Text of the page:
Author Topic: Time for a long road trip  (Read 6169 times)

Online Vagrant

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Re: Time for a long road trip
« Reply #30 on: September 23, 2018, 09:12:56 AM »
Listen to Daniel and usedtobefast!
Go alone with two credit cards! Out of 50 so called riding buddies there might be one you will enjoy going the distance with.
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Online Sheepdog

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Re: Time for a long road trip
« Reply #31 on: September 23, 2018, 10:08:29 AM »
Any discomfort felt at 100 miles will become worse by an order of magnitude on day three. Careful ergonomic and service prep will make most any bike a good candidate for touring. As you prepare, remember that comfort, reliability, range, serviceability, and stability are the qualities you will appreciate down the road on a multi-day trip. Also bring along a large bottle of your favorite anti-inflammatory. Taking a couple two or three times a day will limit soreness and speed recovery. Finally, remember to bring at least a liter of water in the event of a breakdown...especia lly for out West. It's tough to make good decisions if you are dehydrated...
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Offline Tusayan

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Re: Time for a long road trip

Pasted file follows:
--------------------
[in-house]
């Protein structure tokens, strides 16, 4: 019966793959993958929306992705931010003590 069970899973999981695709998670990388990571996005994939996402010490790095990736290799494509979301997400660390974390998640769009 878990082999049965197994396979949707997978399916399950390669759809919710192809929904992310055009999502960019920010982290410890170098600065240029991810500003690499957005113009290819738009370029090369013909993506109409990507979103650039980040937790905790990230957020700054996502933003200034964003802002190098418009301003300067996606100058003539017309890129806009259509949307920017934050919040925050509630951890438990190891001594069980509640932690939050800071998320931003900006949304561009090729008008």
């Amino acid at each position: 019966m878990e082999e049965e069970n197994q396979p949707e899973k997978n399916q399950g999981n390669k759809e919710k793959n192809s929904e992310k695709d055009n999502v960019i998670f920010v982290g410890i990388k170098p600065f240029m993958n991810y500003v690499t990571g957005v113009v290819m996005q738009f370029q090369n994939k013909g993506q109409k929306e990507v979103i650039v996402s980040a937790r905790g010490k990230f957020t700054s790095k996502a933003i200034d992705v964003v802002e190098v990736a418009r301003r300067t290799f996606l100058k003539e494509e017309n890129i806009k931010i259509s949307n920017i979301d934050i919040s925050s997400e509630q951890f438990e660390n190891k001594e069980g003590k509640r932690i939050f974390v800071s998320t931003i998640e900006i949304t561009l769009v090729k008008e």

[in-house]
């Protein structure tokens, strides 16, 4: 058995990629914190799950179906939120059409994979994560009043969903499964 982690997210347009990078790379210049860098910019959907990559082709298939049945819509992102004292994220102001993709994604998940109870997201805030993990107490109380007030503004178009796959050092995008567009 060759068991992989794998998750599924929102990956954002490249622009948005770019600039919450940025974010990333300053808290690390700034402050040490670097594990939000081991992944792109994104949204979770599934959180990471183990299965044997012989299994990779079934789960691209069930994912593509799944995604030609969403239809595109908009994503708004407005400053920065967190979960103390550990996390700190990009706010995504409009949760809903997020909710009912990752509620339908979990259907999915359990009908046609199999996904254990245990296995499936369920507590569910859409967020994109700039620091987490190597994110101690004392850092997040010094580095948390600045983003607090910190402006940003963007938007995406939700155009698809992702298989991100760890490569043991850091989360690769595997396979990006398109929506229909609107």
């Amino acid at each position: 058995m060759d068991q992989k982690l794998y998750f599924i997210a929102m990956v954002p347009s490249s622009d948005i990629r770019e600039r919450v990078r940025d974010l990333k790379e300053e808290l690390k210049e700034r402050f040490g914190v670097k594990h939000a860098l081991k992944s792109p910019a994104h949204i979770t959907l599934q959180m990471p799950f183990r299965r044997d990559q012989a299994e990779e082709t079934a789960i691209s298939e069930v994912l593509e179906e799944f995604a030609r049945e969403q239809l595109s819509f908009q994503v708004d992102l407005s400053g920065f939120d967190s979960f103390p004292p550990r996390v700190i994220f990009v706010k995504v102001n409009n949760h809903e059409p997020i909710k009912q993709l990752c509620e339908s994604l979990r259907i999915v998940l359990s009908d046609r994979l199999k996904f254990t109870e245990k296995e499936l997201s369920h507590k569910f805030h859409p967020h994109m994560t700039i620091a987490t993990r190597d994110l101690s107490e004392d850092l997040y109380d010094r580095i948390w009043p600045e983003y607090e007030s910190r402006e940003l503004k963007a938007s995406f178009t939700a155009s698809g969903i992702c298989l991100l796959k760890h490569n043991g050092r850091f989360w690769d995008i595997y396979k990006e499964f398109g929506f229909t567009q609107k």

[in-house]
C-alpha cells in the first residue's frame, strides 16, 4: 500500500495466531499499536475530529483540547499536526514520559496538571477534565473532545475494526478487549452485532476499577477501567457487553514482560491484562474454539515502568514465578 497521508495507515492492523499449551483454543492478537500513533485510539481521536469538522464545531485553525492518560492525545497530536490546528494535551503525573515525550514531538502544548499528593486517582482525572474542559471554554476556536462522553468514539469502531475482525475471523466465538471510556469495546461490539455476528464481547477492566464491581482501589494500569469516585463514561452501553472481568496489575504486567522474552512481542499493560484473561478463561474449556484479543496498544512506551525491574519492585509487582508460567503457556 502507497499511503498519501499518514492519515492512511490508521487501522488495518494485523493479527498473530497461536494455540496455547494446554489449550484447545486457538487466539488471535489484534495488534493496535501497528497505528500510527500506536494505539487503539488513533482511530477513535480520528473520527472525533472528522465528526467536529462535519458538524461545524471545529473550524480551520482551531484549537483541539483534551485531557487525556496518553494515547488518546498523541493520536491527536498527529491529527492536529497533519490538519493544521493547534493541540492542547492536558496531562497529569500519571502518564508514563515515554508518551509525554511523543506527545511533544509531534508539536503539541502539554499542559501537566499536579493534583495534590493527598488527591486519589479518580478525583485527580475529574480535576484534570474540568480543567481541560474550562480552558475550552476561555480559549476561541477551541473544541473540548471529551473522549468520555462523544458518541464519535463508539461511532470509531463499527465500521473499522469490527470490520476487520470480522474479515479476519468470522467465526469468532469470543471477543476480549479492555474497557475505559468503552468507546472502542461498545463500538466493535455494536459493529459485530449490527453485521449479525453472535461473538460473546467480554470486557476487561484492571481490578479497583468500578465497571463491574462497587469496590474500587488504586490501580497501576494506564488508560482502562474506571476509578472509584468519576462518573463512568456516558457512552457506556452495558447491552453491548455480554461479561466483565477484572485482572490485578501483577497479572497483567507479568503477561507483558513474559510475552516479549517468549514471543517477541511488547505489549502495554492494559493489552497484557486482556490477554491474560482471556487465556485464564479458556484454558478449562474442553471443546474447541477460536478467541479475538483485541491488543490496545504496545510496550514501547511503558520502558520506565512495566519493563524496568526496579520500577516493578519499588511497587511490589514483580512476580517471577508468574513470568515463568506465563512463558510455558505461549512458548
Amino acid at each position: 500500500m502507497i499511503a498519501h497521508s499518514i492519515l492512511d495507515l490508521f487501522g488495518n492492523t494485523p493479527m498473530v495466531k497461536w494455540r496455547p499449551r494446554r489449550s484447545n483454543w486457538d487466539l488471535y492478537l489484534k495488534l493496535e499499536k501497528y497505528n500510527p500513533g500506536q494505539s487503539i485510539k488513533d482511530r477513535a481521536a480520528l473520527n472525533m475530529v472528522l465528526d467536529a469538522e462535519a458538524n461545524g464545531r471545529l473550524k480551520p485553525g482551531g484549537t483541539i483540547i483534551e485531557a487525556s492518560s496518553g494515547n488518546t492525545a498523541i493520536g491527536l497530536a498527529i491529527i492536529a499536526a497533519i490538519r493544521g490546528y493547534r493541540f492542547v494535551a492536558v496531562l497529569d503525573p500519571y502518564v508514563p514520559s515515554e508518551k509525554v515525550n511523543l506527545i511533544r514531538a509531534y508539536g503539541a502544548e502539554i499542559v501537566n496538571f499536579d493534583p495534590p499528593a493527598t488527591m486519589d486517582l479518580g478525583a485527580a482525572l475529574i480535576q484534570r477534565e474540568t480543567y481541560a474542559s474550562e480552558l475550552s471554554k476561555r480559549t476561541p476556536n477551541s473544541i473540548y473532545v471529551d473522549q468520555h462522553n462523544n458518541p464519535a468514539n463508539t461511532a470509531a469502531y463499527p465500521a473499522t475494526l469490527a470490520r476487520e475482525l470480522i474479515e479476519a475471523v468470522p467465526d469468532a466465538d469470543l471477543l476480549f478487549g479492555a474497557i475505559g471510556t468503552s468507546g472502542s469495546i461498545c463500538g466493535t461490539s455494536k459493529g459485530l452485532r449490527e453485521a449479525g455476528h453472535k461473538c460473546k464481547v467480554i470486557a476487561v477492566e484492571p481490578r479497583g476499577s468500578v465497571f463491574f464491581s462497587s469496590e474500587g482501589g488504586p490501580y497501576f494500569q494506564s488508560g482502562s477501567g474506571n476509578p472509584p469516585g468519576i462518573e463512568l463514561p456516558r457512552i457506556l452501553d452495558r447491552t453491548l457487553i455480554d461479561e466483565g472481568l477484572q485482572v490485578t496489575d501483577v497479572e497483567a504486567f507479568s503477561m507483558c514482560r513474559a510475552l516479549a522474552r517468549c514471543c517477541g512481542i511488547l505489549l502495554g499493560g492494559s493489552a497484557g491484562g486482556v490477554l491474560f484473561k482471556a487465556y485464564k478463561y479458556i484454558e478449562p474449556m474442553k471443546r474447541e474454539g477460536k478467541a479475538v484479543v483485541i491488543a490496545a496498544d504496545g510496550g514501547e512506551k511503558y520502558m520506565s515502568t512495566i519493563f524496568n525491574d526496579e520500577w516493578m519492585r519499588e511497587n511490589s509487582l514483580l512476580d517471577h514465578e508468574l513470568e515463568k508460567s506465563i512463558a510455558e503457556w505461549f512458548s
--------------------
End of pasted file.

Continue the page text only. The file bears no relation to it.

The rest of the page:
« Reply #32 on: September 23, 2018, 02:39:25 PM »
Ducati ST3 looks like it may be the bike for me...

I took my first ST tour in 2002, several weeks on an ST2 rented in Milano.  I still remember the good feelings the bike gave me, exotic but practical is not a common combination, nor modern performance without a lot of widgets, and I loved it.  I've been riding them more or less ever since. 

If you go in the direction of an ST3, the following might be useful to factor in:  don't plan on a trip of more than 6,000 miles (10K Km), that's the valve check interval and it is not a 'stop briefly at a dealer' kind of thing, it's a multi day job.  If your itinerary is longer than that I'd preschedule the work with a known good shop and allow a two day break minimum. Similarly make sure the bike is fully up to speed before you leave on any trip, have the fairing off (a remarkably time consuming operation) and go through everything, leaving no stone unturned. I'd install a new AGM battery and a harness to charge the battery externally. Retorque the engine mounting boots. STs are reliable touring bikes but you do not want to be taking the fairing off for unscheduled issues in the middle of a trip.  Compared to a 916 for instance, I own and service both, the STs are much more time consuming for any job. 

Roadside oil changes are not a problem - that much was considered in the design and not a lot else is needed between major services (I change my oil at conservative 3,000 mile intervals)

The ST3 seat is good, better than an ST2 or 4, but you might consider different handlebars.  I have Helibars on my ST4 and like them. 

Make sure the chain in not too tight.  Sounds a bit basic, but the correct 32-mm slack on the center stand seems loose but when fully loaded you'll find all the slack is gone. You don't want to overstress the countershaft bearing on a long trip.

« Last Edit: September 23, 2018, 03:18:55 PM by Tusayan »

Online Rough Edge racing

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Re: Time for a long road trip
« Reply #33 on: September 23, 2018, 03:24:01 PM »